In this recent, popular-level book, Matthew S. Stanford, Professor of Psychology, Neuroscience, and Biomedical Studies at Baylor University at the time of publication, seeks to help Christians understand the role that biological, chemical, and hereditary factors play in sinful and aberrant behavior. That role, he argues, is not determinative, or even illusory, but rather pervasive and predisposing. Accordingly, the author posits that scientific knowledge, on the one hand, should not be distorted to minimize individual responsibility or justify sinful behavior and, on the other, that Scripture should not be misused to alienate or demonize the very people to whom Christians should be reaching out (11). In taking such a stance, Stanford persuasively brings some resolution to the debate over the role of biology in sin.
The book is arranged into nine chapters and an appendix, which lists basic resources on the various behaviors covered in the book. Chapters 1 and 2 are introductory in nature, broadly delineating the nature of sin and describing the processes of spiritual regeneration and maturation. The emphasis on volition in sanctification, motivated by a relational theology of Christian identity, is particularly noteworthy here and can be traced throughout the rest of the book. Chapters 3–7 examine various wayward desires and behaviors, including impulsive aggression; lust and adultery; lying, stealing, and criminality; substance addiction; and homosexual sexual activity. Each chapter defines the respective desire or behavior; notes its prevalence in American society; explains its brain mechanisms, neurochemistry, and heritability; outlines what Scripture teaches about it; and suggests both physical and ministerial prognoses. Chapters 8 and 9, lastly, provide poignant vignettes and a hope-giving conclusion, respectively. Even though sin is deeply ingrained in our DNA, Stanford concludes that “biology is not destiny,” especially when considered from the vantage point of lifelong, progressive sanctification—submitting to Christ, renewing our minds via Bible study and prayer, taking sinful desires captive, and confessing our sins to one another (136, 139–41).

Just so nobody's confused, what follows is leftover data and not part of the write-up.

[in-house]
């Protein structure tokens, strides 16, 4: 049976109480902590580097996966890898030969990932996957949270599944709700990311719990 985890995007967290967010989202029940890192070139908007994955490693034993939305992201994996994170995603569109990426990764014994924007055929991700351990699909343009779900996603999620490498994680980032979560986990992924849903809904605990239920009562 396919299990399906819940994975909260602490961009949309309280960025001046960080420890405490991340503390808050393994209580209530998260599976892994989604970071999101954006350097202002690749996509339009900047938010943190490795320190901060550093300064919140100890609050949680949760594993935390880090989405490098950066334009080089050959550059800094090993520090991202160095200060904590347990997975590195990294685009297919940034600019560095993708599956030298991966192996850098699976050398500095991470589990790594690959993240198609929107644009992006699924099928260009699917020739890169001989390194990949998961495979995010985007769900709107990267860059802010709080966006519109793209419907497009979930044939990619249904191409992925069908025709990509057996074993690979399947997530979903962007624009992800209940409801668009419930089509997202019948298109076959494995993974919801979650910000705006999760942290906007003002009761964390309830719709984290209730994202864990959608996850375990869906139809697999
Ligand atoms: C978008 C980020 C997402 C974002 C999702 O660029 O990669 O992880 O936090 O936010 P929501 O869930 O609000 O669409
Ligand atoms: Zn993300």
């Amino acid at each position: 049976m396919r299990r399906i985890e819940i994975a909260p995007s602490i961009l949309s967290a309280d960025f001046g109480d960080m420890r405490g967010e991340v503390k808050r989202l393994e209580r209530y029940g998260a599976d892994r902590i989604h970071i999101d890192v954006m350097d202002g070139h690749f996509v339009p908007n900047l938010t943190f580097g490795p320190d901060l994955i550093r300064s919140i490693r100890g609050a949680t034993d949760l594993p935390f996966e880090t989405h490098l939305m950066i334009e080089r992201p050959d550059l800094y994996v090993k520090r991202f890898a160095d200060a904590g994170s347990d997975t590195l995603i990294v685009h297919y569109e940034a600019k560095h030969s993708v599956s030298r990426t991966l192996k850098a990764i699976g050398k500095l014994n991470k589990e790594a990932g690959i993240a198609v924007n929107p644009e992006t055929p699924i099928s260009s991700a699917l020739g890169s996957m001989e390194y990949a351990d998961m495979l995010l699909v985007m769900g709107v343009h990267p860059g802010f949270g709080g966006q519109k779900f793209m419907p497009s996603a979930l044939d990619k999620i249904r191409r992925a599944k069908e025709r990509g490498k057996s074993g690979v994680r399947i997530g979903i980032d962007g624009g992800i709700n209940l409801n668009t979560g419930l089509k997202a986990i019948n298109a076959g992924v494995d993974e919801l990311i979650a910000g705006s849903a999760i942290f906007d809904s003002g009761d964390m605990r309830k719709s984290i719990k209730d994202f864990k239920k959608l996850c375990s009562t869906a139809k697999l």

Given both his Christian convictions and his credentials as a neuroscientist, Stanford is certainly well qualified to write this book. Overall, his arguments appear well qualified and sufficiently substantiated. However, as another reviewer has already pointed out, Stanford’s discussion of the causes of homosexuality seems to oversimplify the evidence. Readers, too, are left wanting more direction in ministering to people who struggle with and are affected by these behaviors. Still, the book is theologically and scientifically informed, balanced, realistic, and even pastorally instructive. As such, it will be most profitably used by pastors, counselors, and any believer desiring to better understand his or her—or others’—sinful tendencies.
 Rod Bassett, review of The Biology of Sin: Grace, Hope, and Healing for Those Who Feel Trapped, by Matthew S. Stanford, Journal of Psychology and Christianity 32, no. 3 (Fall 2013): 263.
Brandon C. Benziger
Brandon C. Benziger is a recent graduate of Fresno Pacific University (BA, 2008) and Denver Seminary (MDiv, 2016; ThM, 2018), currently serving as Biblical Integration and Curriculum Development Manager at Sevenstar Academy, LLC. Also a registered freelance editor with Baker Academic/Brazos Press, Eerdmans, Lexham Press, and NavPress, he lives in the northern Dallas metroplex with his wonderful wife, Steph, and his three delightful children, Evelyn, Oliver, and Theodore.